Highway expansion projects too often come with big price tags and paltry benefits. Yet at least nine new such expansions are planned across the country, including one in California.
On June 18, 2019, CALPIRG released its fifth “Highway Boondoggles” report, which profiles these projects. Making the list is California’s proposed High Desert Freeway, which is expected to cost $8 billion and, in stark contrast to California’s global warming goals, will inevitably lead to more driving, more pollution and more sprawling desert development.
“To improve California’s transportation system and hit our climate and clean air goals, we must reduce our reliance on cars and highways,” said Emily Rusch, CALPIRG Education Fund executive director. “This project does the opposite, doubling down on a car-centric system that will encourage more people to hit the road…”.
In California, bigger highways
invariably lead to…..
….. more traffic strangulation in cities
The Calpirg report demonstrates that in areas like the Bay Area, in addition to their high cost highway expansions do nothing to reduce highway congestion or urban congestion or any other kind of congestion, but do lead to increased asthma-inducing air pollution and do divert funding from critically-needed road repair and public transit priorities.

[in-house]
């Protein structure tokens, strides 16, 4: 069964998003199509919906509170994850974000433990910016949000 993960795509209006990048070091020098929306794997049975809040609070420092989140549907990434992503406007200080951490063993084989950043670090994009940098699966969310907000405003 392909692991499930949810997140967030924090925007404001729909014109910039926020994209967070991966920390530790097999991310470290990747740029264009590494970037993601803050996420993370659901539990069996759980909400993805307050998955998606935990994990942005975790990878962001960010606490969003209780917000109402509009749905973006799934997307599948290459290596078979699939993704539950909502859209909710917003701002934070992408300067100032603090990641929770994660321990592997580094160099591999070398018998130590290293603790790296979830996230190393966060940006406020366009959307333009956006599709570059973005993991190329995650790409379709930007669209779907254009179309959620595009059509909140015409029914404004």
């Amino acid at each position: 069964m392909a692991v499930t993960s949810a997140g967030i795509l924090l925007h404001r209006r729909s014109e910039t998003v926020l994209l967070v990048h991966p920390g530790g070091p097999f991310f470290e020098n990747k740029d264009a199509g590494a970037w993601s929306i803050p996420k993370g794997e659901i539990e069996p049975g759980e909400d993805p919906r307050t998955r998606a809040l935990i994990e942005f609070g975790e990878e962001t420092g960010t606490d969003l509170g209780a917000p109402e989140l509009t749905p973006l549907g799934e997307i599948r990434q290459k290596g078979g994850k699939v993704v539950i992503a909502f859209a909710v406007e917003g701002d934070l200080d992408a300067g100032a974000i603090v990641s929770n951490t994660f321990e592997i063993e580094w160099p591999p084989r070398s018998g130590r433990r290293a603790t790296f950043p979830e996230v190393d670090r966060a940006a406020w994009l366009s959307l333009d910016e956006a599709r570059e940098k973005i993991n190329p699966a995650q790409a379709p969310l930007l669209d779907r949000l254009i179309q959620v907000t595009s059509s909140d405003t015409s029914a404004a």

“To solve our transportation problems—from potholes to pollution to global warming—we need to put outdated highway projects in our rearview mirror,” said Matt Casale, director of our national network’s Highway Boondoggles campaign and co-author of the report.
To read the Calpirg report go to: https://uspirg.org/reports/usp/highway-boondoggles-5?_ga=2.120831946.355771764.1564966168-866106175.1564966168
Map photo from Calpirg Education Fund’s latest “Highway Boondoggles” report (pictured above) Credit: San Bernardino County Public Works via Wikimedia Commons, CC BY 4.0